fp for the working javascript programmer
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Pure functional programming for the working javascript programmer.

The goal of fun-js is to provide a way for people who write lots of javascript to use techniques borrowed from haskell.

We want to:

  1. Apply the autoCurry function from wu.js to most of the ECMA-262 standard
  2. Provide a standard way to implement interfaces and check implementations
  3. Use interfaces to define some of the built-in types from the prelude


Build Status


Browser Compatibility


$ make test


$ npm install fun-js
var fun = require("fun-js");
  • fun-js adds a method called 'autoCurry' to Function.prototype
  • browser usage for versions >= 0.0.3 requires browserify


var assert     = require("assert")
  , fun        = require("fun-js")
  , compose    = fun.compose
  , filter     = fun.filter
  , not        = fun.not
  , empty      = fun.empty
  , identical  = fun.identical
  , pluck      = fun.pluck
  , isDefined  = fun.isDefined
  , find       = fun.find

// Currying
var findBrians = filter(function(person) {
    return person.name === "Brian";
assert.strictEqual(typeof findBrians, "function", "filter can be curried");


var hasBrian = compose(compose(not, empty), findBrians);
assert.strictEqual(typeof hasBrian, "function", "compose creates new functions from old ones");

var beatles = [
    { name : "John" },
    { name : "Paul" },
    { name : "George" },
    { name : "Ringo" },
    { name : "Brian" }

assert(hasBrian(beatles), "Brian is a legendary rock star");

// Another way of making a hasBrian function...
var isBrian = compose(identical("Brian"), pluck("name"));
var hasBrian2 = compose(isDefined, find(isBrian));
assert(hasBrian2(beatles), "double-checking that Brian is a legendary rock star");


One of the biggest problems with using haskell techniques in javascript is the difference between the type systems of the two languages. Part of the beauty of javascript, the reason why we can write code quickly with it, is because of its dynamic typing. This is also why writing haskell-ish code in javascript seems awkward because there is no compiler to ensure that a function that should return a particular type actually does.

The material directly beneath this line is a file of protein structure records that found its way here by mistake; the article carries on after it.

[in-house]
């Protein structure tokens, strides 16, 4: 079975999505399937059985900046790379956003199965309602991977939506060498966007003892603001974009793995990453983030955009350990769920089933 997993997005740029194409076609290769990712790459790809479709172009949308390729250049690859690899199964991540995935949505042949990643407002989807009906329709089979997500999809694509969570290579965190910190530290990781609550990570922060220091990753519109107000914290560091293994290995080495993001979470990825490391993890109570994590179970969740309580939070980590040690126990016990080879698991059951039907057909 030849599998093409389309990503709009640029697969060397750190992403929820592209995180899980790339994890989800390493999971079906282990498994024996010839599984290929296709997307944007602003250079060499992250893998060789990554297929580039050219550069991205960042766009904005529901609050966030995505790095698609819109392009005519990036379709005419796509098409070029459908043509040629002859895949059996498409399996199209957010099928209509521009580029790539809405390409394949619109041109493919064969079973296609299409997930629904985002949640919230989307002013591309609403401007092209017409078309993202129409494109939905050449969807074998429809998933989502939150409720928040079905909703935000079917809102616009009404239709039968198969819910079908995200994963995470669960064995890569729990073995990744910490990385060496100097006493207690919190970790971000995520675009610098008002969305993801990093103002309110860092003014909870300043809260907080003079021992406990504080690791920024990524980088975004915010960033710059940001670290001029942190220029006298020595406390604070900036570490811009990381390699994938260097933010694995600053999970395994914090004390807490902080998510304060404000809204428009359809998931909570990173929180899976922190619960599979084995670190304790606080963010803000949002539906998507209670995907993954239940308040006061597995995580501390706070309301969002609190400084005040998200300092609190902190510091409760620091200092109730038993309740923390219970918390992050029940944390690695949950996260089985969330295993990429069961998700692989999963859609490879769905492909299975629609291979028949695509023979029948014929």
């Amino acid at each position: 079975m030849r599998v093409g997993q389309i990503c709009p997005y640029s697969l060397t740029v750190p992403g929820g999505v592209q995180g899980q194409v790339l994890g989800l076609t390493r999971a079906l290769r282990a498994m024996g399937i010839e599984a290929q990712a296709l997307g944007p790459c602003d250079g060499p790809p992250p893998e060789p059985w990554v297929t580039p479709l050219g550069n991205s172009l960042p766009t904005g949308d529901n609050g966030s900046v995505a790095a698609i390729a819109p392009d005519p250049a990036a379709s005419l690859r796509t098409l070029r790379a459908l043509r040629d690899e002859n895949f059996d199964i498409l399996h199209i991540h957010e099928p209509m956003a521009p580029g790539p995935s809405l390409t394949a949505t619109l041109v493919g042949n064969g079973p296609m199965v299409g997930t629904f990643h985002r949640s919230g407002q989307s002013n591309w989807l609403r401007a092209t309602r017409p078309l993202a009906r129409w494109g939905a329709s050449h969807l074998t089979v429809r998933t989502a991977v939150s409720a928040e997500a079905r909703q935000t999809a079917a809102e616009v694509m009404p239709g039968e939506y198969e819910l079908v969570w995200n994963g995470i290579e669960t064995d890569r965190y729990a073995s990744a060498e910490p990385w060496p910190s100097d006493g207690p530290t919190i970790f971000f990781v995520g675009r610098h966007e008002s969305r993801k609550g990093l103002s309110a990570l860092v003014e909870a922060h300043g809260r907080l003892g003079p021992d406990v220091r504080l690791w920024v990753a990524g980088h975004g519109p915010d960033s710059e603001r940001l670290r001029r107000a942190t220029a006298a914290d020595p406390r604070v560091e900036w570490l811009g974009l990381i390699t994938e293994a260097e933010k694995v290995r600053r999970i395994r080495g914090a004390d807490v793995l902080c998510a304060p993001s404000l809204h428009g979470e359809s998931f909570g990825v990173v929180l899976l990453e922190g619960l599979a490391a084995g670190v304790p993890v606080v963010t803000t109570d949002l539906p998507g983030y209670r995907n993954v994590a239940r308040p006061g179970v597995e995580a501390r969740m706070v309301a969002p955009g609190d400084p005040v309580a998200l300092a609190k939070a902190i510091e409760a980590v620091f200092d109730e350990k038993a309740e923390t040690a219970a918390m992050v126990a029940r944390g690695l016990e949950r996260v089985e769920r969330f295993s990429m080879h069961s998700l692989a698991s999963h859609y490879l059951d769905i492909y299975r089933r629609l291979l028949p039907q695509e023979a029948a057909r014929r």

The way fun-js solves this is with interfaces.

Interfaces allow you to easily check if an object contains a set of function properties. It is also really easy to create an interface from a string using Iface.parse. Each function will be listed in the string followed by its arity. You can also call Iface.parse with any number of string arguments, which makes it easier to create large interfaces without having a run-on line.

var Iface = fun.Iface
  , instance = fun.instance
  , isa = fun.isa

var Stack = Iface.parse("empty push/1 pop");

// Iface.prototype.instance duck-types an object to
// determine if it correctly implements a given interface
// (checks name and arity)
// if it implements the interface the object itself is
// returned, otherwise an Exception is thrown
var badStack = function() {
    // this implementation omits the 'empty' function
    var stack = [];
    return Stack.instance({
        push: function(value) {
            return stack.push(value);
        pop: function() {
            return stack.pop();

var goodStack = function() {
    var stack = [];
    return Stack.instance({
        empty: function() {
            return empty(stack);
        push: function(value) {
            return stack.push(value);
        pop: function() {
            return stack.pop();


// isa returns true/false if an object
// does/doesn't implement an interface
var List = Iface.parse("empty"
                     , "clear"
                     , "contains/1"
                     , "indexOf/1"
                     , "size"
                     , "add/1"
                     , "remove/1")
  , collection = goodStack()

assert(!isa(List, collection), "collection does not implement List");
assert(isa(Stack, collection), "collection does implement Stack");

// a third way to define an Iface, provides more detail
// about the args that each function expects
var Person = Iface({
    greets: function(guest) {},
    stops: function(evil) {}


// builtin types include Eq, Functor, Monad
// these are all Iface's -- see src/types.js
assert(isa(Eq, {
    eq: function(other) {}

assert(isa(Functor, {
    fmap: function(f) {}

assert(isa(Monad, {
    unit: function(val) {}
  , bind: function(f) {}

more info

project page